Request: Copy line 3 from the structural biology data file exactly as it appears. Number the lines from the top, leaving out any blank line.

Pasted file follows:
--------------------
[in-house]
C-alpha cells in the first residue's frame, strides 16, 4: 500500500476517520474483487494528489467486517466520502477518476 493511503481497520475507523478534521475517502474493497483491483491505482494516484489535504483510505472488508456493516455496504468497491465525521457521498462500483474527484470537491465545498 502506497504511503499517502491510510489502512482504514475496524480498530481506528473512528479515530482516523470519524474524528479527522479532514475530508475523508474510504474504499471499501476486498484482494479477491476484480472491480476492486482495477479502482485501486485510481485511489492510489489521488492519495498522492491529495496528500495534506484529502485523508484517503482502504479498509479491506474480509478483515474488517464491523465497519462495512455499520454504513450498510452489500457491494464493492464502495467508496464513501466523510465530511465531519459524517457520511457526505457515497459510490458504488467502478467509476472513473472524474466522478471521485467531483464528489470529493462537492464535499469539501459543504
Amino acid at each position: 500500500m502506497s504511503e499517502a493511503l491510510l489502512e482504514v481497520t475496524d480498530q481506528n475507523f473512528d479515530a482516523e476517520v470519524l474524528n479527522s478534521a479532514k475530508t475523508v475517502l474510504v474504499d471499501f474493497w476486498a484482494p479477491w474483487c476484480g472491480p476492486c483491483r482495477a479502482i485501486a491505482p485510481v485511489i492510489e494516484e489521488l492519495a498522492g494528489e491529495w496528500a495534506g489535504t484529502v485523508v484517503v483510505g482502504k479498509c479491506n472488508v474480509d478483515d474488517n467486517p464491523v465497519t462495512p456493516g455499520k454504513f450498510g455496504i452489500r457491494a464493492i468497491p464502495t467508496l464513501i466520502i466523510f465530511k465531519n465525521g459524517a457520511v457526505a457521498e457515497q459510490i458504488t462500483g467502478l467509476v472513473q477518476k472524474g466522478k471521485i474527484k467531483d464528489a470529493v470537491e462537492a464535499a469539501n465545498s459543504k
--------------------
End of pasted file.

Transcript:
Amino acid at each position: 500500500m502506497s504511503e499517502a493511503l491510510l489502512e482504514v481497520t475496524d480498530q481506528n475507523f473512528d479515530a482516523e476517520v470519524l474524528n479527522s478534521a479532514k475530508t475523508v475517502l474510504v474504499d471499501f474493497w476486498a484482494p479477491w474483487c476484480g472491480p476492486c483491483r482495477a479502482i485501486a491505482p485510481v485511489i492510489e494516484e489521488l492519495a498522492g494528489e491529495w496528500a495534506g489535504t484529502v485523508v484517503v483510505g482502504k479498509c479491506n472488508v474480509d478483515d474488517n467486517p464491523v465497519t462495512p456493516g455499520k454504513f450498510g455496504i452489500r457491494a464493492i468497491p464502495t467508496l464513501i466520502i466523510f465530511k465531519n465525521g459524517a457520511v457526505a457521498e457515497q459510490i458504488t462500483g467502478l467509476v472513473q477518476k472524474g466522478k471521485i474527484k467531483d464528489a470529493v470537491e462537492a464535499a469539501n465545498s459543504k